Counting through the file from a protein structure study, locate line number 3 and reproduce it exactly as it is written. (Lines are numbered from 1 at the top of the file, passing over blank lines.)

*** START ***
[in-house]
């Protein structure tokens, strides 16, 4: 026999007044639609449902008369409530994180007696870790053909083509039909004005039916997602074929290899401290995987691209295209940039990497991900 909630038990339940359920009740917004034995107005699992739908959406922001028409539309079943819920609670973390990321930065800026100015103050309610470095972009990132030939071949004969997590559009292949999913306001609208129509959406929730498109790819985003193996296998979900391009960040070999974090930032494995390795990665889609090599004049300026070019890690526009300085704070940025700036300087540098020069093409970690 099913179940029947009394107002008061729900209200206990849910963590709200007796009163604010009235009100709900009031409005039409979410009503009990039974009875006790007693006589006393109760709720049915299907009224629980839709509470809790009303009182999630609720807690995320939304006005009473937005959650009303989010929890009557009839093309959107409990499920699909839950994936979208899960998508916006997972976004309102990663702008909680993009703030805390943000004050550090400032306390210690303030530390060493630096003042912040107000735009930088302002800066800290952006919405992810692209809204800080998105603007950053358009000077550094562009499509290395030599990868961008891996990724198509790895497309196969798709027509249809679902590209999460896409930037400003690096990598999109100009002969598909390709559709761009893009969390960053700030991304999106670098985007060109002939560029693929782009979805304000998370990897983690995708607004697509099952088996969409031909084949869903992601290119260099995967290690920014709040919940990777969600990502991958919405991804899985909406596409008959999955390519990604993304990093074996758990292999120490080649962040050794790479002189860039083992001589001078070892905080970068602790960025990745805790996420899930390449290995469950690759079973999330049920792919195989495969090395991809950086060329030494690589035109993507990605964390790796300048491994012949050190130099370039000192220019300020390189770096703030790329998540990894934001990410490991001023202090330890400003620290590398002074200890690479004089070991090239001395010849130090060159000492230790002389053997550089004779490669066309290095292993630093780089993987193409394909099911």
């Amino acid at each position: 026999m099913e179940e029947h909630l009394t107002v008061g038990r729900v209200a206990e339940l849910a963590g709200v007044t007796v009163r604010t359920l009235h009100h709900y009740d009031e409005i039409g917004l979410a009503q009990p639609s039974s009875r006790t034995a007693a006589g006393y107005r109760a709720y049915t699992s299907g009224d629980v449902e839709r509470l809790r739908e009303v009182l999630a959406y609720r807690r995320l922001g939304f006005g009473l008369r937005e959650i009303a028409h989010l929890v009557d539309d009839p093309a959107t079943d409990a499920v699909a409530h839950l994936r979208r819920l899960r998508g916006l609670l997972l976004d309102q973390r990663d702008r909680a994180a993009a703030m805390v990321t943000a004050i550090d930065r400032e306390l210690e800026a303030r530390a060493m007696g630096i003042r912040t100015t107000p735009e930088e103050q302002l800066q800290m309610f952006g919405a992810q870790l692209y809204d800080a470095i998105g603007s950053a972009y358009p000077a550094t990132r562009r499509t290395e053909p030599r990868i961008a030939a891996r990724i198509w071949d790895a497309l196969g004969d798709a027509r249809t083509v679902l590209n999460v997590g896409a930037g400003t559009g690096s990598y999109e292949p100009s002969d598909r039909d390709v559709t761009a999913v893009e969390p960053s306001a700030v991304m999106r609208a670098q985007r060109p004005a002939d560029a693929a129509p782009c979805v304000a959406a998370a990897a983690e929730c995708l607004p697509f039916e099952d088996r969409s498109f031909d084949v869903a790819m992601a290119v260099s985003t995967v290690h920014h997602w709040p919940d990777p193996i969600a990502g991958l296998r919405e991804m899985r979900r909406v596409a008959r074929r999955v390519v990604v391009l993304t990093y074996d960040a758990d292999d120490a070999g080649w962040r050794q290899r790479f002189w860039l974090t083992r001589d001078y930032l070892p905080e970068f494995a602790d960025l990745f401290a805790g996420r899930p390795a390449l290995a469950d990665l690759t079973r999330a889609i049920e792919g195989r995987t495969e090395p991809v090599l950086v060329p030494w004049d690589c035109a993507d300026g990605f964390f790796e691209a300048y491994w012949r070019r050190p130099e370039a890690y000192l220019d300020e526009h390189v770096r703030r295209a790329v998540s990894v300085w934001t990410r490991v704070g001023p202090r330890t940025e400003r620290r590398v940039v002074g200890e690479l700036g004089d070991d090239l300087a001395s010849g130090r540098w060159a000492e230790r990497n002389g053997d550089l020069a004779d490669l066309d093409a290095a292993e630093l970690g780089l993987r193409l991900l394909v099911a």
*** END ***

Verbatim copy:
């Amino acid at each position: 026999m099913e179940e029947h909630l009394t107002v008061g038990r729900v209200a206990e339940l849910a963590g709200v007044t007796v009163r604010t359920l009235h009100h709900y009740d009031e409005i039409g917004l979410a009503q009990p639609s039974s009875r006790t034995a007693a006589g006393y107005r109760a709720y049915t699992s299907g009224d629980v449902e839709r509470l809790r739908e009303v009182l999630a959406y609720r807690r995320l922001g939304f006005g009473l008369r937005e959650i009303a028409h989010l929890v009557d539309d009839p093309a959107t079943d409990a499920v699909a409530h839950l994936r979208r819920l899960r998508g916006l609670l997972l976004d309102q973390r990663d702008r909680a994180a993009a703030m805390v990321t943000a004050i550090d930065r400032e306390l210690e800026a303030r530390a060493m007696g630096i003042r912040t100015t107000p735009e930088e103050q302002l800066q800290m309610f952006g919405a992810q870790l692209y809204d800080a470095i998105g603007s950053a972009y358009p000077a550094t990132r562009r499509t290395e053909p030599r990868i961008a030939a891996r990724i198509w071949d790895a497309l196969g004969d798709a027509r249809t083509v679902l590209n999460v997590g896409a930037g400003t559009g690096s990598y999109e292949p100009s002969d598909r039909d390709v559709t761009a999913v893009e969390p960053s306001a700030v991304m999106r609208a670098q985007r060109p004005a002939d560029a693929a129509p782009c979805v304000a959406a998370a990897a983690e929730c995708l607004p697509f039916e099952d088996r969409s498109f031909d084949v869903a790819m992601a290119v260099s985003t995967v290690h920014h997602w709040p919940d990777p193996i969600a990502g991958l296998r919405e991804m899985r979900r909406v596409a008959r074929r999955v390519v990604v391009l993304t990093y074996d960040a758990d292999d120490a070999g080649w962040r050794q290899r790479f002189w860039l974090t083992r001589d001078y930032l070892p905080e970068f494995a602790d960025l990745f401290a805790g996420r899930p390795a390449l290995a469950d990665l690759t079973r999330a889609i049920e792919g195989r995987t495969e090395p991809v090599l950086v060329p030494w004049d690589c035109a993507d300026g990605f964390f790796e691209a300048y491994w012949r070019r050190p130099e370039a890690y000192l220019d300020e526009h390189v770096r703030r295209a790329v998540s990894v300085w934001t990410r490991v704070g001023p202090r330890t940025e400003r620290r590398v940039v002074g200890e690479l700036g004089d070991d090239l300087a001395s010849g130090r540098w060159a000492e230790r990497n002389g053997d550089l020069a004779d490669l066309d093409a290095a292993e630093l970690g780089l993987r193409l991900l394909v099911a």